Kate (6) learned to ride her bike after the summer was over without the help of extended family (my brother had to teach Andrew last year).  To our surprise and excitement Kate has decided that jumping rope is fun—she detests all other activities in her PE class at school.  She decided a short haircut would be better than allowing Mom to comb her hair, so off it went.  When Andrew used a green marker on her hair she tried to use Chapstick to remove the color but it only left a greasy mess.  It is fun to be 6.

Emily (3) found a new favorite book titled The Uglified Ducky about a moose calf raised by a family of ducks.  We made several efforts to find a Gronk Aroo (the noise the moose makes in the story) this year but she’s still looking.  She wakes up each morning with a simple request, “Can you read to me?”  None of us are good at turning her down.   She absolutely refuses to eat fruits or vegetables so we let her eat Vitamin C pills to keep the scurvy away.  We keep thinking she’ll lose her favored sibling spot to Lily, but she’s so sweet they may end up sharing it.

Lily (10 months) —Lily Ellen, the 6th and final member of this Easton generation was born February 4th and after 10 months I’m ready to concede to Lisa that we finally got a little brown-eyed baby to match her (1 out of 6, so much for dominant genes). Though our heaviest child at birth, 7 lbs. 11 oz, she quickly slipped off the growth chart like the rest of her siblings and has since settled in at the 2nd percentile for weight.   After 6 kids I’ve decided that I love the babies best.  Taking baby duty is also a great way to get out of other less pleasant tasks around the house.   

Lisa (33 and decidedly unpregnant!) drove a hard bargain to be excluded from the letter in exchange for her editing contribution…maybe next year.

Greg (35) tried hard not to be a fun vacuum this year but probably didn’t succeed.  I needed the Heimlich maneuver from a swift thinking colleague at dinner on a trip to Brazil—luckily I didn’t need to say “Help! I’m choking!” in Portuguese.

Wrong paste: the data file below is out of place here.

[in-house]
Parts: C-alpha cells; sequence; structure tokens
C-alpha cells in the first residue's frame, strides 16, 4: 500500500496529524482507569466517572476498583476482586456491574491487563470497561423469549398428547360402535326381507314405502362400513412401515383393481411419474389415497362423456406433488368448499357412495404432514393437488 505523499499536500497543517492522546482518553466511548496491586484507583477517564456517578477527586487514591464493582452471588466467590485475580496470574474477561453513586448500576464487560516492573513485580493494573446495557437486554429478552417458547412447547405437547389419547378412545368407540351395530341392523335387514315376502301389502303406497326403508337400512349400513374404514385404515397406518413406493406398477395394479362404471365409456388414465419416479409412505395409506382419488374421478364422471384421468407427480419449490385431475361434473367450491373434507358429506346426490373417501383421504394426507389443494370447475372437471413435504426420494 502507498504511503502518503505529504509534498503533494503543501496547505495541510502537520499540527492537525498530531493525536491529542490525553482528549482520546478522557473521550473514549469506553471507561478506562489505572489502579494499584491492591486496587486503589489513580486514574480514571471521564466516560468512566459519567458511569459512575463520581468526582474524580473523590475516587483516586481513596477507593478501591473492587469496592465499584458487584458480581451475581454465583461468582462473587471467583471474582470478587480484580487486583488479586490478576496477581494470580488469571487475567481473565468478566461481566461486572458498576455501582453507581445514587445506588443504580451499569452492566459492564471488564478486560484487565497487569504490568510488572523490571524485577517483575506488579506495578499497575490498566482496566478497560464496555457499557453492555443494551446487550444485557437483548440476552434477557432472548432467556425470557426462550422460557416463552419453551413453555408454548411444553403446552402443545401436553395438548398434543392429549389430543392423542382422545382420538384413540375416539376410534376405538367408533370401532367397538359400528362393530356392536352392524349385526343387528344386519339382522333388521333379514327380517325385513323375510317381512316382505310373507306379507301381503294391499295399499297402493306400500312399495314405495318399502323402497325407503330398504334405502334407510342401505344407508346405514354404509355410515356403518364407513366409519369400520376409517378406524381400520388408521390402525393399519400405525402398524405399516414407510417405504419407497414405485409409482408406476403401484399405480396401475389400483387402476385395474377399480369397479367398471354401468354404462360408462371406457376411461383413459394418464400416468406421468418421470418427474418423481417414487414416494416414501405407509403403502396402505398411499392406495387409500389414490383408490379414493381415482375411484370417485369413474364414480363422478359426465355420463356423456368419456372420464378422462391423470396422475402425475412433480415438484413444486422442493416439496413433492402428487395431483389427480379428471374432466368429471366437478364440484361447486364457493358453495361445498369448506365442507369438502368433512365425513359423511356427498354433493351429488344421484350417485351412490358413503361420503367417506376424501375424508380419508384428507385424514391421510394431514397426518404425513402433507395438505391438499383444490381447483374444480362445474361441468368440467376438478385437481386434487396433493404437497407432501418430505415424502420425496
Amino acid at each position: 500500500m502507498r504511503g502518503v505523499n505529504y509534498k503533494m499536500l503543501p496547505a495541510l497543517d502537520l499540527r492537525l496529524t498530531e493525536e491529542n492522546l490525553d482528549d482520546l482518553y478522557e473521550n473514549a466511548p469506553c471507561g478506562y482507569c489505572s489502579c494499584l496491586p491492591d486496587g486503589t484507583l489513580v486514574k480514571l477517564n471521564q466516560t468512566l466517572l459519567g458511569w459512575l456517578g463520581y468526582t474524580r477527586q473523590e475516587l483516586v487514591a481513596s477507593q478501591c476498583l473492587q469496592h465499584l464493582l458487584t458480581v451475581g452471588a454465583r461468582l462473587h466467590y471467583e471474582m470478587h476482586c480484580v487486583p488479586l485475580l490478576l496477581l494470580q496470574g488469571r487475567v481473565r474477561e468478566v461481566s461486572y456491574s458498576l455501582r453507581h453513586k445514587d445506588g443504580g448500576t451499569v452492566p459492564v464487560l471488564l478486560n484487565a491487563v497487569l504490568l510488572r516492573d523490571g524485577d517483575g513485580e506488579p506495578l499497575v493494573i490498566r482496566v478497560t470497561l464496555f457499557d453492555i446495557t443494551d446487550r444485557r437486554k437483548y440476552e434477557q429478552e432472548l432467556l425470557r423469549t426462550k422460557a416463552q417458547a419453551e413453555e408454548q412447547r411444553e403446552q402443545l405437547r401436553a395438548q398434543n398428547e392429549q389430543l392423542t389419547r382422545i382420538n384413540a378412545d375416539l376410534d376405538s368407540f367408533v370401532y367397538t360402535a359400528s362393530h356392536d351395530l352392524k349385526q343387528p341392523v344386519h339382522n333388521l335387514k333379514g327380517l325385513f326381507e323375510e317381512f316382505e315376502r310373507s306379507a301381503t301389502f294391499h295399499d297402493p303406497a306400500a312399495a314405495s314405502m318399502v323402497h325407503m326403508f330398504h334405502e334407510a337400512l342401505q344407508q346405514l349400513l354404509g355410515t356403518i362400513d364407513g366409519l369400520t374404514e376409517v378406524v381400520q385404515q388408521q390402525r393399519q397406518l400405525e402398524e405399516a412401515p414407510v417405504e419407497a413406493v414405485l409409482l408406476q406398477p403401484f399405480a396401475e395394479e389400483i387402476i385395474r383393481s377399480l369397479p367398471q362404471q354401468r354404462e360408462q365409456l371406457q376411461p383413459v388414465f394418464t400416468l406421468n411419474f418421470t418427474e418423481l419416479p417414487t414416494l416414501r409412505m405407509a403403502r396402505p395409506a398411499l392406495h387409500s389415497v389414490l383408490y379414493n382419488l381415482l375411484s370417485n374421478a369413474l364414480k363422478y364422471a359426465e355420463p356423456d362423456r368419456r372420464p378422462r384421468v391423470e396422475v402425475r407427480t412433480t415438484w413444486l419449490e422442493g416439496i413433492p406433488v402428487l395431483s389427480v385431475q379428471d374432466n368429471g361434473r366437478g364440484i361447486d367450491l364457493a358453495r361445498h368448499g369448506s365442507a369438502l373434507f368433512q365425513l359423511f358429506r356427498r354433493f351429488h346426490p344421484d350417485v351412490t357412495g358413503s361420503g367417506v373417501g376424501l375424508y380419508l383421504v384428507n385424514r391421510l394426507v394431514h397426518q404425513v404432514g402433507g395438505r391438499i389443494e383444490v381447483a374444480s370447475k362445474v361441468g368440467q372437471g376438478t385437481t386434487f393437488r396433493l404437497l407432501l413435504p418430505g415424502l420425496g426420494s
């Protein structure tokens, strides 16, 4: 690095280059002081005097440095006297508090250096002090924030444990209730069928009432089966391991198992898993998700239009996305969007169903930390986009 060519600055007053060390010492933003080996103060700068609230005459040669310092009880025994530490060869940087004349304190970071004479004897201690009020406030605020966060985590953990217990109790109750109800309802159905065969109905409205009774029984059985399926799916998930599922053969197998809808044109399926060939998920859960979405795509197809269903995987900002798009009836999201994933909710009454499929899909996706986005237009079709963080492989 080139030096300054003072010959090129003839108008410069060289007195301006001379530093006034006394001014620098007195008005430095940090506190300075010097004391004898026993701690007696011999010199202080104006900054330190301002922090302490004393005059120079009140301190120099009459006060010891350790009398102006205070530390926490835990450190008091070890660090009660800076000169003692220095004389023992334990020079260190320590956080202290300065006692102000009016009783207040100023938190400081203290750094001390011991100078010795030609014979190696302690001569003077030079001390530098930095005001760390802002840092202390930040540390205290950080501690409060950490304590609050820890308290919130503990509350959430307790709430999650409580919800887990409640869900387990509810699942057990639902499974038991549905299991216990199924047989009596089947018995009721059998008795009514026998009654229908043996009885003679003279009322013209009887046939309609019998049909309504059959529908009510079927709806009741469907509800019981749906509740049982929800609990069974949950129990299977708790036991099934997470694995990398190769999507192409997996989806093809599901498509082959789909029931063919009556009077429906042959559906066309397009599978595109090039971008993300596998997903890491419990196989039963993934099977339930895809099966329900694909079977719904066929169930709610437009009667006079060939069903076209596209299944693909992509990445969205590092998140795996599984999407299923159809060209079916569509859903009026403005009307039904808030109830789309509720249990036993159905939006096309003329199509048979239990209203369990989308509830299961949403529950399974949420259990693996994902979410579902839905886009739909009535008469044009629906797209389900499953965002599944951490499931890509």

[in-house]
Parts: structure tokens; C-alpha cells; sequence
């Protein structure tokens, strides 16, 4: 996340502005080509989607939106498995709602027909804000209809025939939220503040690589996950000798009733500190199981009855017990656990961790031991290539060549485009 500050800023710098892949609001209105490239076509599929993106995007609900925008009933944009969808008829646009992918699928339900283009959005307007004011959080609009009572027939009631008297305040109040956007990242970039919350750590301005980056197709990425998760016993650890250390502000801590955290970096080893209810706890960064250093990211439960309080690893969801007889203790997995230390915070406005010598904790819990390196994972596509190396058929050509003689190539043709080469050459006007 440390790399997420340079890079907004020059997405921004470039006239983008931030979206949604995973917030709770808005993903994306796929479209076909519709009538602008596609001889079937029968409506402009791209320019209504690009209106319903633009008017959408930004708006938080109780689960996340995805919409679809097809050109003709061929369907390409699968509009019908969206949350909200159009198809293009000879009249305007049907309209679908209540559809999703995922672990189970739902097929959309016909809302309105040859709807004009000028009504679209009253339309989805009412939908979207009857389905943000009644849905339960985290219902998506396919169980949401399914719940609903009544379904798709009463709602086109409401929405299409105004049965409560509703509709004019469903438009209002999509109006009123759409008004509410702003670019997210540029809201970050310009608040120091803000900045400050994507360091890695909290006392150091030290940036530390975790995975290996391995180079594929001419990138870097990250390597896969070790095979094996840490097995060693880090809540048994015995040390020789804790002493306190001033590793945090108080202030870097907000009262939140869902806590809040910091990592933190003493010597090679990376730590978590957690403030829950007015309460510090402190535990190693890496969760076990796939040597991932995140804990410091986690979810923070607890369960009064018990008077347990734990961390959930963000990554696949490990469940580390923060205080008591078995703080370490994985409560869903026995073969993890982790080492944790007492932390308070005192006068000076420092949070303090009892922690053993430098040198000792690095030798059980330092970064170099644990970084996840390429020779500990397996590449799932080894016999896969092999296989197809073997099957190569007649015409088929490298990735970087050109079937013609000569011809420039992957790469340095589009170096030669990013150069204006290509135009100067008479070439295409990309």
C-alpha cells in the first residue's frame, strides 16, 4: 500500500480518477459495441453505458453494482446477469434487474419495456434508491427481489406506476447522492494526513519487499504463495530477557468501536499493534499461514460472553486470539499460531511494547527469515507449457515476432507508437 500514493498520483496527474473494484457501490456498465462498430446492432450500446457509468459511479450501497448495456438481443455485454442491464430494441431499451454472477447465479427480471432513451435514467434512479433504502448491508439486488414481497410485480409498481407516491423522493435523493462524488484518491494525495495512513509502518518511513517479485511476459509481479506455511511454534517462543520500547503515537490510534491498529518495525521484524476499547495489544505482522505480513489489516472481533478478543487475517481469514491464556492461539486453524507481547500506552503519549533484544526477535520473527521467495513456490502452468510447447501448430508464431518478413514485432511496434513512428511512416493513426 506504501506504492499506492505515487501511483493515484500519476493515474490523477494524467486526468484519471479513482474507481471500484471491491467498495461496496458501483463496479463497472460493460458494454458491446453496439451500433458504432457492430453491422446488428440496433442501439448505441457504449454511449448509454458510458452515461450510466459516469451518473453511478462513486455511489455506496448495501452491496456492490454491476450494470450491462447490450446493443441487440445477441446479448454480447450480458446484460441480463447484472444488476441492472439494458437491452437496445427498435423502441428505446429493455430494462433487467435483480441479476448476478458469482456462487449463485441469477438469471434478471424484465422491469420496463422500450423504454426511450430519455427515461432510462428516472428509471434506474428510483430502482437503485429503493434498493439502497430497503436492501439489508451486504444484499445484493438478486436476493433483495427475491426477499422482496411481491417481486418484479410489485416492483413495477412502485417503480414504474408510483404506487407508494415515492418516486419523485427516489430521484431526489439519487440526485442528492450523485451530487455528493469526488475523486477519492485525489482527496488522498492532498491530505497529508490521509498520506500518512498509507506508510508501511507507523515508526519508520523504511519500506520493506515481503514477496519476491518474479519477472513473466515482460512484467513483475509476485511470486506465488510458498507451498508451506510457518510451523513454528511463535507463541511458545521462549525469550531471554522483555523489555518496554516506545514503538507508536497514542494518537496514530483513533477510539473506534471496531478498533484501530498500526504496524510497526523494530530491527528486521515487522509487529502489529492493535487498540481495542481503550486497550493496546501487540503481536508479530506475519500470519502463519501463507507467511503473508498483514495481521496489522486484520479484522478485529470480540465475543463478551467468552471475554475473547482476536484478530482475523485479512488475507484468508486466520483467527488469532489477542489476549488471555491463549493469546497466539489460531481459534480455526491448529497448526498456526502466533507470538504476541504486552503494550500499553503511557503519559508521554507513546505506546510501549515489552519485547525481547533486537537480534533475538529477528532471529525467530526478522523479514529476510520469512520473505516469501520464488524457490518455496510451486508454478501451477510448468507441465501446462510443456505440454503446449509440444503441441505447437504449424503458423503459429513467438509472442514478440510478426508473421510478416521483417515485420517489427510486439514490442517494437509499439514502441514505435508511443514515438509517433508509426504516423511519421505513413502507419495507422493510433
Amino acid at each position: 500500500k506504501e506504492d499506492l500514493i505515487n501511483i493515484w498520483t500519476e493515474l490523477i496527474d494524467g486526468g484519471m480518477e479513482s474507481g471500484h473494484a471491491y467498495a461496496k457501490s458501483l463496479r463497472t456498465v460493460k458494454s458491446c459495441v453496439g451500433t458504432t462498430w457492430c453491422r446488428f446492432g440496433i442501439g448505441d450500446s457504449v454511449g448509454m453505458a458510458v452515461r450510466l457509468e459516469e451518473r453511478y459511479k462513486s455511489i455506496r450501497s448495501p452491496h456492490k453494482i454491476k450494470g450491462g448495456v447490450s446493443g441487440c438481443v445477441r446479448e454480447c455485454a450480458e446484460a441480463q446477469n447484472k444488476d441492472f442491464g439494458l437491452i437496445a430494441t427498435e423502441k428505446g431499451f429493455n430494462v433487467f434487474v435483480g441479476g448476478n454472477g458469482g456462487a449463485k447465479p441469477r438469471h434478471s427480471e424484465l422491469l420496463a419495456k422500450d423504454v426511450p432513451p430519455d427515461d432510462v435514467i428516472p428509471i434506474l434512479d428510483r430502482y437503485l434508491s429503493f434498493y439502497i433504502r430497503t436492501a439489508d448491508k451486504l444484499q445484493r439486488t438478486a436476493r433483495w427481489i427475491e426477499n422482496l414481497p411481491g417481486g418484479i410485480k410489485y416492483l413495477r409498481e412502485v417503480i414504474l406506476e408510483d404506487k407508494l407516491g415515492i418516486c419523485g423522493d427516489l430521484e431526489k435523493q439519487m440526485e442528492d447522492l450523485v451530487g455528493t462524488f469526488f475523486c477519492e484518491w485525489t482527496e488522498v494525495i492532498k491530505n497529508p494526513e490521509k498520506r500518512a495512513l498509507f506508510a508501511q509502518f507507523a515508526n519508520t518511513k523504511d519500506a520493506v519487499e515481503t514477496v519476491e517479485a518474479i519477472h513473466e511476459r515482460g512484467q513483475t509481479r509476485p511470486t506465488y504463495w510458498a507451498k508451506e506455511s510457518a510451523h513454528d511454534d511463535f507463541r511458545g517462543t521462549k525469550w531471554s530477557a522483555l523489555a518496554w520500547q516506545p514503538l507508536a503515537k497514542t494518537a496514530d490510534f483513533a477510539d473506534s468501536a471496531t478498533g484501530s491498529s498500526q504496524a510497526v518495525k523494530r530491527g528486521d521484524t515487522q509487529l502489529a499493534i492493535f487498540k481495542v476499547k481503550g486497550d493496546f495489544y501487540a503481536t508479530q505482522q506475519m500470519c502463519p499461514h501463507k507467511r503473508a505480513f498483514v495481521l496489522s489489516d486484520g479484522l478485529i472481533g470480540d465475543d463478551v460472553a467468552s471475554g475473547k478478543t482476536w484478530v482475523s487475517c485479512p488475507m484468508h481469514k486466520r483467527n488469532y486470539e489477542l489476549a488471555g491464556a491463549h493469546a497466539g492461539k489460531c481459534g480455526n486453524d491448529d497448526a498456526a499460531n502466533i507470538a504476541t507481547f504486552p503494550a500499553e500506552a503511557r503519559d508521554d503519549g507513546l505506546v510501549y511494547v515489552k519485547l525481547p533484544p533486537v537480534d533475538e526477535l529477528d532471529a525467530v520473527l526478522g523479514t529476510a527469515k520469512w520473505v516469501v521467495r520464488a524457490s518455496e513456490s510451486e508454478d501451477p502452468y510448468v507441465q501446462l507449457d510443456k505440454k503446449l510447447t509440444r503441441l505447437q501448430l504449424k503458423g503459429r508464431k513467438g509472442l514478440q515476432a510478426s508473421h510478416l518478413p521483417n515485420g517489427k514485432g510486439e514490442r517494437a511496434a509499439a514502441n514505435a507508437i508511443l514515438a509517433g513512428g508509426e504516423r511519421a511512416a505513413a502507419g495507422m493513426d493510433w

Books of the year—Turn Right at Machu Picchu, 1493, Approaching Zion, If you Lived Here I would Know your Name, Glass Castle, and Gifted Hands.

Merry Christmas with Love,
The Easton Family (Greg, Lisa, Natali, Mack, Andrew, Kate, Emily, and Lily)

Tuesday, November 26, 2013

Sunny (and Rainy) San Diego

This spring I was so frustrated with all the fighting my kids were doing.  I kept praying for a solution.  Early one morning I got my answer; we all needed to be reading our scriptures each day on our own.  I challenged our three oldest kids to read the whole Book of Mormon by the end of August.  We started the first weekend in April- so that meant reading around three pages a day.  The motivation…a trip to San Diego for all who finished.  It was amazing what happened.  Mack read 50 pages one Sunday and finished the whole book more than a month early.  His attitude and temper totally changed.  He was calm when provoked and he and Andrew's fighting nearly disappeared.  It was so wonderful.  He even recognized the difference on his own.  As a parent, the experience was so rewarding.  Natali, Greg, and I pushed along slow but steady.  Andrew fell further and further behind, till he was needing to read six pages a day to finish.  He preferred reading with someone which was rather difficult facilitate everyday.  Luckily, he has some wonderful grandparents who sat through hours of Face Time calls to read with him, and he made it!

They had to wait till the end of November but the day finally arrived and we headed out on the kids first airplane trip since leaving New Hampshire 7 years ago.  Their first airport experience was a 3 hour delay in Boise, but we finally made it to California.  Kate and Emily got to stay with Grandma and thought they were the lucky ones.

We did lots of fun stuff on the trip but we forgot the real camera, so these are all phone pics.  They got to see their California cousins and loved hanging out, running a 5K, making smores cookies, playing in the black tunnel, tether ball, and four wheeling.

The highlight of the trip was probably the Zoo.  It was amazing!  We were there in the rain, which kept the crowds down.  We loved every minute of it - I especially loved the aviaries.  Andrew had his fill of pleasures and took dozens of pictures of this cougar.
We had to send this Flamingo picture to the little girls back home.